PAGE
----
I live in south central Wisconsin, and my first year with daylilies, because of a variety of reasons, I still had some in pots. Realize that the pots were the large plastic kitty litter bins that I had drilled holes in and had gravel on the bottom for drainage. I put them in a protected corner next to my house, mulched them well - and lost every single one of them in the spring.
I was told that I should have laid the pots on their sides - that they died of rot in the icky spring we had. Since then I have never overwintered outside.
Others here do overwinter in pots up here in the north. As for a cold greenhouse, I can't answer that, but I am sure there are others here who can.
Again, welcome ~Jan
Aug 24, 2013 6:03 AM CST
|Last year i planted a few DLs and one iris together in a large pot of potting soil. These were fans that broke off at the crown, or in someway needed TLC. I kept them outside and watered until frost, then I set them inside the garage for the winter and forgot about them. They all survived the winter and I planted them out this summer.|
Aug 24, 2013 8:55 AM CST
|Last year I overwintered about 20 potted daylilies, 12 eight month seedlings in 1 gal pots went into a small in ground cellar, the others were in 2 to 3 gal pots, those I put under my deck surrounded by some bags of mulch and I put dried leaves on top, all survived the winter in fine shape.|
Aug 24, 2013 10:58 AM CST
|I'm planning on leaving some on pots this winter. They are coming onto my enclosed porch. That way they will get a small amount of light and I can control water etc. I don't want to leave them outside as we get too many freeze and that cycles for my (or their) comfort.|
Aug 24, 2013 11:01 AM CST
|Thank you, Jan, Caitlin, and Margaret,|
I appreciate your helpful input. Maybe others will share their knowledge.
Aug 24, 2013 11:04 AM CST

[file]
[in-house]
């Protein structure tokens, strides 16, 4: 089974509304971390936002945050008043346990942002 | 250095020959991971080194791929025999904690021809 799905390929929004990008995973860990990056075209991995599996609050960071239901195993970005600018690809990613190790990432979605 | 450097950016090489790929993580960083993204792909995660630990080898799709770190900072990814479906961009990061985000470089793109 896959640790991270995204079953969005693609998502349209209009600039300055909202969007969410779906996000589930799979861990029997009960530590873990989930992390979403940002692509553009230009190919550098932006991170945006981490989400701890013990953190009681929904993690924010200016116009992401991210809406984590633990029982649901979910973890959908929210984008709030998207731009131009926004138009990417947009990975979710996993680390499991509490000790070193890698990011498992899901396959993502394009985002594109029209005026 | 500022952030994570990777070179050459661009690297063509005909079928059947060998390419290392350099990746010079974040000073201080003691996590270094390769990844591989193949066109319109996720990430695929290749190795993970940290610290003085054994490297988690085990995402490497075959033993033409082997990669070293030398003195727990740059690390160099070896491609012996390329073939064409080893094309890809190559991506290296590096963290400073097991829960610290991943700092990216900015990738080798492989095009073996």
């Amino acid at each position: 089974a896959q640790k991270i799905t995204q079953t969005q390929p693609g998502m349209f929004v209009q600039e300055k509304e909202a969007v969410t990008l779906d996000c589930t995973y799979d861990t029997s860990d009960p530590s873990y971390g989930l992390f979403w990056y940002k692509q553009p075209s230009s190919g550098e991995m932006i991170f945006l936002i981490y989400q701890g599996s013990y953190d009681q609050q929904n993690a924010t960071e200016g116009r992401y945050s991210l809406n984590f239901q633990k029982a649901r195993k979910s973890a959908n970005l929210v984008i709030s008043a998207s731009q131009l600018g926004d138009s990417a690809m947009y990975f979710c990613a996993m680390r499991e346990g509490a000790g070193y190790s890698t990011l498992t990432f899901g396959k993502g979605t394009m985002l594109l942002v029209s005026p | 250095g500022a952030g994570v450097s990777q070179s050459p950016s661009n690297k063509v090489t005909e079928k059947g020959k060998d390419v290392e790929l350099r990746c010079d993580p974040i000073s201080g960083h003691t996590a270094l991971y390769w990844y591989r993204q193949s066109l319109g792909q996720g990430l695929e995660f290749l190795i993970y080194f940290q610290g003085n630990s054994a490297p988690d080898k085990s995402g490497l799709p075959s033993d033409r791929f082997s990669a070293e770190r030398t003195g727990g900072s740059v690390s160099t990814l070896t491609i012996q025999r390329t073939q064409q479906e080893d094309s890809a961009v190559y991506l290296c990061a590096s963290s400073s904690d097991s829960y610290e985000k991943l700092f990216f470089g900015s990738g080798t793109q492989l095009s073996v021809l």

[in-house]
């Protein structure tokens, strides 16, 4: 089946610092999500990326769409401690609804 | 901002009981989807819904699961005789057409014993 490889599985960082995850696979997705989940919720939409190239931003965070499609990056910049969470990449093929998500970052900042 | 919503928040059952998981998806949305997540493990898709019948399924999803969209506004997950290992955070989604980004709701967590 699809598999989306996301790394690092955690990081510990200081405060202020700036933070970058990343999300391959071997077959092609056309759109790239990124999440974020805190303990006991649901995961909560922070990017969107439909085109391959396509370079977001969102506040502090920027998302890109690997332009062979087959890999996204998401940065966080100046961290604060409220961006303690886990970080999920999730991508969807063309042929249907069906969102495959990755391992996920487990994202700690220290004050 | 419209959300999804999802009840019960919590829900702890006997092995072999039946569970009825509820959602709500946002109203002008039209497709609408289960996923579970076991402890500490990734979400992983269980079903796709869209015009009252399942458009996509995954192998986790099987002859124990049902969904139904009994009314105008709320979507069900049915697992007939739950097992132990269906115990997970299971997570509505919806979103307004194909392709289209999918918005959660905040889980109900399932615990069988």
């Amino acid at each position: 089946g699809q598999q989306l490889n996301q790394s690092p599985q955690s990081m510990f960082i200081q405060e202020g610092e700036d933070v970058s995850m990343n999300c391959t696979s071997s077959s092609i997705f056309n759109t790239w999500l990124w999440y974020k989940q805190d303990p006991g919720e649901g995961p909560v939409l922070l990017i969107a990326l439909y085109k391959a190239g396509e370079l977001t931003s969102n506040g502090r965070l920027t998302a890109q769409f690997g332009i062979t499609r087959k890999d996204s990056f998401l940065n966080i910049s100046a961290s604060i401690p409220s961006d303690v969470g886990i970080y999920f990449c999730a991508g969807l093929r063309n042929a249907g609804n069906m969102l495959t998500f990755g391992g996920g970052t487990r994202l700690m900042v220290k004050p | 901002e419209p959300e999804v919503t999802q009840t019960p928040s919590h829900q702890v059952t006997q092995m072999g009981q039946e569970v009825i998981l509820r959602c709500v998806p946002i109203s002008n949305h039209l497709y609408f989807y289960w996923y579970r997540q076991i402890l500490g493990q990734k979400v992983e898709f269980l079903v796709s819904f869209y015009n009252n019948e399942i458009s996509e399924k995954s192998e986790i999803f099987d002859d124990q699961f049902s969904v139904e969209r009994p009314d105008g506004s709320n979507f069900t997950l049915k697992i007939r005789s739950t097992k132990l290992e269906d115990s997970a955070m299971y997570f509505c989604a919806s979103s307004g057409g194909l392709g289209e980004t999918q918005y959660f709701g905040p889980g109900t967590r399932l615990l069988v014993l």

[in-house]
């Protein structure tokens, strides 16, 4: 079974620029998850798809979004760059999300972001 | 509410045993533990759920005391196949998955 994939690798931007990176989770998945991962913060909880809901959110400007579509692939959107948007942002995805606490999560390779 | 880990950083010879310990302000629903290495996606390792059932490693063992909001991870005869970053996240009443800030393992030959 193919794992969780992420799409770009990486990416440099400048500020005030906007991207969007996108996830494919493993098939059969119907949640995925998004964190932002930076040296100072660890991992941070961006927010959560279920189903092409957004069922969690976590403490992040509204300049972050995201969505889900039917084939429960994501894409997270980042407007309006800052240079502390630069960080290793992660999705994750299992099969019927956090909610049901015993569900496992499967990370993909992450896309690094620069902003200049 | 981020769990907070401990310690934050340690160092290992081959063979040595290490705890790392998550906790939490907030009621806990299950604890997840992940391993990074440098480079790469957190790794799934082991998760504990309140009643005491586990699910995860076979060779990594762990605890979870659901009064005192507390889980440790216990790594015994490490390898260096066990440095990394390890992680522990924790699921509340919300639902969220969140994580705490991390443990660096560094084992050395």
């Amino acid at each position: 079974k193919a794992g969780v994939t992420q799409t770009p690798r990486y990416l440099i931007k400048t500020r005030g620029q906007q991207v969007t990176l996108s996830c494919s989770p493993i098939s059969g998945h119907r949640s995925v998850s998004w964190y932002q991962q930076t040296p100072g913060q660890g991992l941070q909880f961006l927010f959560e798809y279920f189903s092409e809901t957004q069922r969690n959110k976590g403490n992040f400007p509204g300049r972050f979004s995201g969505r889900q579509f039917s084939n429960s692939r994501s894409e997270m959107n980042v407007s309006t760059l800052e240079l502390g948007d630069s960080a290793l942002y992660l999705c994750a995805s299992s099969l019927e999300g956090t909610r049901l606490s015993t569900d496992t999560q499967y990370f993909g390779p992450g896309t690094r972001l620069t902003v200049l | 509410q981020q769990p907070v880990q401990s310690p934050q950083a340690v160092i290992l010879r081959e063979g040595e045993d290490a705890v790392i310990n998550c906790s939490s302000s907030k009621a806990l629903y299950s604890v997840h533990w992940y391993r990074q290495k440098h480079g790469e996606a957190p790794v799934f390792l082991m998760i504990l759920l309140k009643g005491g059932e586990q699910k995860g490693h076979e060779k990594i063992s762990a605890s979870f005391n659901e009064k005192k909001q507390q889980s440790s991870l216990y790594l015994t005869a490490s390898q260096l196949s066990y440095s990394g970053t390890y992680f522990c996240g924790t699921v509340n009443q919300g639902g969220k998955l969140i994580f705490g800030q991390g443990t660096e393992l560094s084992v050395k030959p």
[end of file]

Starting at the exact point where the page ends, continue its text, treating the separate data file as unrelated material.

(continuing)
Tell me more about their need for light and water.
Aug 24, 2013 11:14 AM CST
|My thoughts are that they likely won't go completely dormant on this situation because the porch rarely gets below 40. In that case I figured I would try to keep them as happy as I can, growing slowly, and mimicking what they would get outdoors.|
I haven't done this before so I'm playing it by ear. If I see something go hard dormant I will water minimally if at all.
Aug 24, 2013 11:33 AM CST
|Here in the north I plant mine in the garden before Labor Day. Sometimes I pot up spring deliveries for awhile but usually I plant them in the garden and make sure to keep an eye on them. One year I had a couple of seedlings that were potted up and put in the garage over winter they did not survive and they had winter hardy parents. Daylilies just do much better for me in ground.|
If you want to be happy for a lifetime plant a garden!
Faith is the postage stamp on our prayers!
Betty MN Zone4 AHS member
Aug 24, 2013 11:39 AM CST
Thank you. Every time I complain about the cold in zone five, I will remember that you in zone four grow day lilies.
Aug 24, 2013 11:42 AM CST
I want to keep my greenhouse no warmer than 40. I will also keep an eye on them all.